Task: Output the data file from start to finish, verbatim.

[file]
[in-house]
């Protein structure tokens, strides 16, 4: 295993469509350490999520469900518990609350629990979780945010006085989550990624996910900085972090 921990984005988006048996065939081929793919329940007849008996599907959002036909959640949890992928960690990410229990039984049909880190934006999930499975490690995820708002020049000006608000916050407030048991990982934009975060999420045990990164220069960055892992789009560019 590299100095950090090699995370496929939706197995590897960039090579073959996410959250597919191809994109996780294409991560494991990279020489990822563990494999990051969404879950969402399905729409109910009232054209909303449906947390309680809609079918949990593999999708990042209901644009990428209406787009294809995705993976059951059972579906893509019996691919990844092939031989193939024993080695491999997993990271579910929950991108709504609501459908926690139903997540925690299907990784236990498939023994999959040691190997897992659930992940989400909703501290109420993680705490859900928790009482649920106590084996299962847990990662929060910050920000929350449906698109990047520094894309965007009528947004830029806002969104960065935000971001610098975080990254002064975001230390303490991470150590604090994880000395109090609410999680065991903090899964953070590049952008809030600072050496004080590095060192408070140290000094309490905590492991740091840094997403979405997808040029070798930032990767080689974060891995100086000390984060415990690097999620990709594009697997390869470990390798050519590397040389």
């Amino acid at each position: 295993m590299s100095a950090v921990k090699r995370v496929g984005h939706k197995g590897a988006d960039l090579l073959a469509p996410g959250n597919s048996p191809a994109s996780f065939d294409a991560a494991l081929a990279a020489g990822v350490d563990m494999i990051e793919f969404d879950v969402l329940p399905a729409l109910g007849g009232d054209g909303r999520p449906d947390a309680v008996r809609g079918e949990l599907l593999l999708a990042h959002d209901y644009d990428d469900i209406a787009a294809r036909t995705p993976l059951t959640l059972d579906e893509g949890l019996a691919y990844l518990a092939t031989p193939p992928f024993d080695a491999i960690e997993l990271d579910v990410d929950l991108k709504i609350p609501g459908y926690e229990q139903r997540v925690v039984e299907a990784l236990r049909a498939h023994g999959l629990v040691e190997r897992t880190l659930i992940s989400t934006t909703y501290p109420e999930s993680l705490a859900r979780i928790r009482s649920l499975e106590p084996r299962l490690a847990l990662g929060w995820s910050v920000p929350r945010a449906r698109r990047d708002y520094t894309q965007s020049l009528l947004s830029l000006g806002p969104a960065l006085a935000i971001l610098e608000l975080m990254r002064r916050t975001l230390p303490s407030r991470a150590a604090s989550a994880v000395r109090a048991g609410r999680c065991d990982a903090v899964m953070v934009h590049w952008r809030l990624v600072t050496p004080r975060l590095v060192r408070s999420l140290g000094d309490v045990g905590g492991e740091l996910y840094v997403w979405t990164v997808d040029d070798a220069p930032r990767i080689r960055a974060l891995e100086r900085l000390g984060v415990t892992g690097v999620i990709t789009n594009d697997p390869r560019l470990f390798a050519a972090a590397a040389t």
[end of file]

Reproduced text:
[in-house]
């Protein structure tokens, strides 16, 4: 295993469509350490999520469900518990609350629990979780945010006085989550990624996910900085972090 921990984005988006048996065939081929793919329940007849008996599907959002036909959640949890992928960690990410229990039984049909880190934006999930499975490690995820708002020049000006608000916050407030048991990982934009975060999420045990990164220069960055892992789009560019 590299100095950090090699995370496929939706197995590897960039090579073959996410959250597919191809994109996780294409991560494991990279020489990822563990494999990051969404879950969402399905729409109910009232054209909303449906947390309680809609079918949990593999999708990042209901644009990428209406787009294809995705993976059951059972579906893509019996691919990844092939031989193939024993080695491999997993990271579910929950991108709504609501459908926690139903997540925690299907990784236990498939023994999959040691190997897992659930992940989400909703501290109420993680705490859900928790009482649920106590084996299962847990990662929060910050920000929350449906698109990047520094894309965007009528947004830029806002969104960065935000971001610098975080990254002064975001230390303490991470150590604090994880000395109090609410999680065991903090899964953070590049952008809030600072050496004080590095060192408070140290000094309490905590492991740091840094997403979405997808040029070798930032990767080689974060891995100086000390984060415990690097999620990709594009697997390869470990390798050519590397040389």
């Amino acid at each position: 295993m590299s100095a950090v921990k090699r995370v496929g984005h939706k197995g590897a988006d960039l090579l073959a469509p996410g959250n597919s048996p191809a994109s996780f065939d294409a991560a494991l081929a990279a020489g990822v350490d563990m494999i990051e793919f969404d879950v969402l329940p399905a729409l109910g007849g009232d054209g909303r999520p449906d947390a309680v008996r809609g079918e949990l599907l593999l999708a990042h959002d209901y644009d990428d469900i209406a787009a294809r036909t995705p993976l059951t959640l059972d579906e893509g949890l019996a691919y990844l518990a092939t031989p193939p992928f024993d080695a491999i960690e997993l990271d579910v990410d929950l991108k709504i609350p609501g459908y926690e229990q139903r997540v925690v039984e299907a990784l236990r049909a498939h023994g999959l629990v040691e190997r897992t880190l659930i992940s989400t934006t909703y501290p109420e999930s993680l705490a859900r979780i928790r009482s649920l499975e106590p084996r299962l490690a847990l990662g929060w995820s910050v920000p929350r945010a449906r698109r990047d708002y520094t894309q965007s020049l009528l947004s830029l000006g806002p969104a960065l006085a935000i971001l610098e608000l975080m990254r002064r916050t975001l230390p303490s407030r991470a150590a604090s989550a994880v000395r109090a048991g609410r999680c065991d990982a903090v899964m953070v934009h590049w952008r809030l990624v600072t050496p004080r975060l590095v060192r408070s999420l140290g000094d309490v045990g905590g492991e740091l996910y840094v997403w979405t990164v997808d040029d070798a220069p930032r990767i080689r960055a974060l891995e100086r900085l000390g984060v415990t892992g690097v999620i990709t789009n594009d697997p390869r560019l470990f390798a050519a972090a590397a040389t």